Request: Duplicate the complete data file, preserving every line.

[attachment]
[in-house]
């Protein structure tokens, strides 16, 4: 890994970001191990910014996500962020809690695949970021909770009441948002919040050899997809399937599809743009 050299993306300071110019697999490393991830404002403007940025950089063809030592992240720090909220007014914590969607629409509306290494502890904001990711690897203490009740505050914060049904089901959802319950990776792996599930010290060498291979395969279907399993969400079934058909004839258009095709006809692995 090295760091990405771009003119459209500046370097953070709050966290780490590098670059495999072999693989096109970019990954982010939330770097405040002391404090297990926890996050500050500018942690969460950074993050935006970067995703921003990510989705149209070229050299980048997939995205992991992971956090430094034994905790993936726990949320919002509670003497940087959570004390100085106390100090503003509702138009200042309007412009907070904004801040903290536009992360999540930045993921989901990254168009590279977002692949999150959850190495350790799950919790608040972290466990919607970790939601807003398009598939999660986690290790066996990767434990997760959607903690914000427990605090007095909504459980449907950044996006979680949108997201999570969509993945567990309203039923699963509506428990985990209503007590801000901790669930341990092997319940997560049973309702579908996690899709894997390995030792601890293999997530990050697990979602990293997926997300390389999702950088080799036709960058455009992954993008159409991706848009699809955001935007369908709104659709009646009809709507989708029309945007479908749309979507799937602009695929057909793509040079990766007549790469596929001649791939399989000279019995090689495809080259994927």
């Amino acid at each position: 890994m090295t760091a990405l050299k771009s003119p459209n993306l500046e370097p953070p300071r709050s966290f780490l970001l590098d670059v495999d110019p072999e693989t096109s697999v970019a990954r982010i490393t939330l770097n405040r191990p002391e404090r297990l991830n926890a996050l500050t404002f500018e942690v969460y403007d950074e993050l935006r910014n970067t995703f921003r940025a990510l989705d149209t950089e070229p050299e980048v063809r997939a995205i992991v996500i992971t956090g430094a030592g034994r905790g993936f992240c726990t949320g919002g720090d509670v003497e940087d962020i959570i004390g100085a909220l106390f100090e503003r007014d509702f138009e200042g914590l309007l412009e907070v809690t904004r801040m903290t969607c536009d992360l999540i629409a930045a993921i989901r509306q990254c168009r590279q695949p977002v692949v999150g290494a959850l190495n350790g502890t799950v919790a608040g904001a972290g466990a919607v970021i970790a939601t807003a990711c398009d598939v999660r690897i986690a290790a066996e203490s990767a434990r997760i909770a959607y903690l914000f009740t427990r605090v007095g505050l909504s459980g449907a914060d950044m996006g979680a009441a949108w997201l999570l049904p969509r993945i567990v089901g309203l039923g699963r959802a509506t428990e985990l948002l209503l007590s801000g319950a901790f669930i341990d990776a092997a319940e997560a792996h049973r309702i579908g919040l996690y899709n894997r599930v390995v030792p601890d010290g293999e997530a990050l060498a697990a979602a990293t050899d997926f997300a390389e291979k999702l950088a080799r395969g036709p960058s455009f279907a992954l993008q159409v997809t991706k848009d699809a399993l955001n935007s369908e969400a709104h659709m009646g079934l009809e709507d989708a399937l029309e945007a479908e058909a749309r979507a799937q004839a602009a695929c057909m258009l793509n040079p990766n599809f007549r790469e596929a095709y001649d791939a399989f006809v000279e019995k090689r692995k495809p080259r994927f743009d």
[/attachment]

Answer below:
[in-house]
């Protein structure tokens, strides 16, 4: 890994970001191990910014996500962020809690695949970021909770009441948002919040050899997809399937599809743009 050299993306300071110019697999490393991830404002403007940025950089063809030592992240720090909220007014914590969607629409509306290494502890904001990711690897203490009740505050914060049904089901959802319950990776792996599930010290060498291979395969279907399993969400079934058909004839258009095709006809692995 090295760091990405771009003119459209500046370097953070709050966290780490590098670059495999072999693989096109970019990954982010939330770097405040002391404090297990926890996050500050500018942690969460950074993050935006970067995703921003990510989705149209070229050299980048997939995205992991992971956090430094034994905790993936726990949320919002509670003497940087959570004390100085106390100090503003509702138009200042309007412009907070904004801040903290536009992360999540930045993921989901990254168009590279977002692949999150959850190495350790799950919790608040972290466990919607970790939601807003398009598939999660986690290790066996990767434990997760959607903690914000427990605090007095909504459980449907950044996006979680949108997201999570969509993945567990309203039923699963509506428990985990209503007590801000901790669930341990092997319940997560049973309702579908996690899709894997390995030792601890293999997530990050697990979602990293997926997300390389999702950088080799036709960058455009992954993008159409991706848009699809955001935007369908709104659709009646009809709507989708029309945007479908749309979507799937602009695929057909793509040079990766007549790469596929001649791939399989000279019995090689495809080259994927």
């Amino acid at each position: 890994m090295t760091a990405l050299k771009s003119p459209n993306l500046e370097p953070p300071r709050s966290f780490l970001l590098d670059v495999d110019p072999e693989t096109s697999v970019a990954r982010i490393t939330l770097n405040r191990p002391e404090r297990l991830n926890a996050l500050t404002f500018e942690v969460y403007d950074e993050l935006r910014n970067t995703f921003r940025a990510l989705d149209t950089e070229p050299e980048v063809r997939a995205i992991v996500i992971t956090g430094a030592g034994r905790g993936f992240c726990t949320g919002g720090d509670v003497e940087d962020i959570i004390g100085a909220l106390f100090e503003r007014d509702f138009e200042g914590l309007l412009e907070v809690t904004r801040m903290t969607c536009d992360l999540i629409a930045a993921i989901r509306q990254c168009r590279q695949p977002v692949v999150g290494a959850l190495n350790g502890t799950v919790a608040g904001a972290g466990a919607v970021i970790a939601t807003a990711c398009d598939v999660r690897i986690a290790a066996e203490s990767a434990r997760i909770a959607y903690l914000f009740t427990r605090v007095g505050l909504s459980g449907a914060d950044m996006g979680a009441a949108w997201l999570l049904p969509r993945i567990v089901g309203l039923g699963r959802a509506t428990e985990l948002l209503l007590s801000g319950a901790f669930i341990d990776a092997a319940e997560a792996h049973r309702i579908g919040l996690y899709n894997r599930v390995v030792p601890d010290g293999e997530a990050l060498a697990a979602a990293t050899d997926f997300a390389e291979k999702l950088a080799r395969g036709p960058s455009f279907a992954l993008q159409v997809t991706k848009d699809a399993l955001n935007s369908e969400a709104h659709m009646g079934l009809e709507d989708a399937l029309e945007a479908e058909a749309r979507a799937q004839a602009a695929c057909m258009l793509n040079p990766n599809f007549r790469e596929a095709y001649d791939a399989f006809v000279e019995k090689r692995k495809p080259r994927f743009d």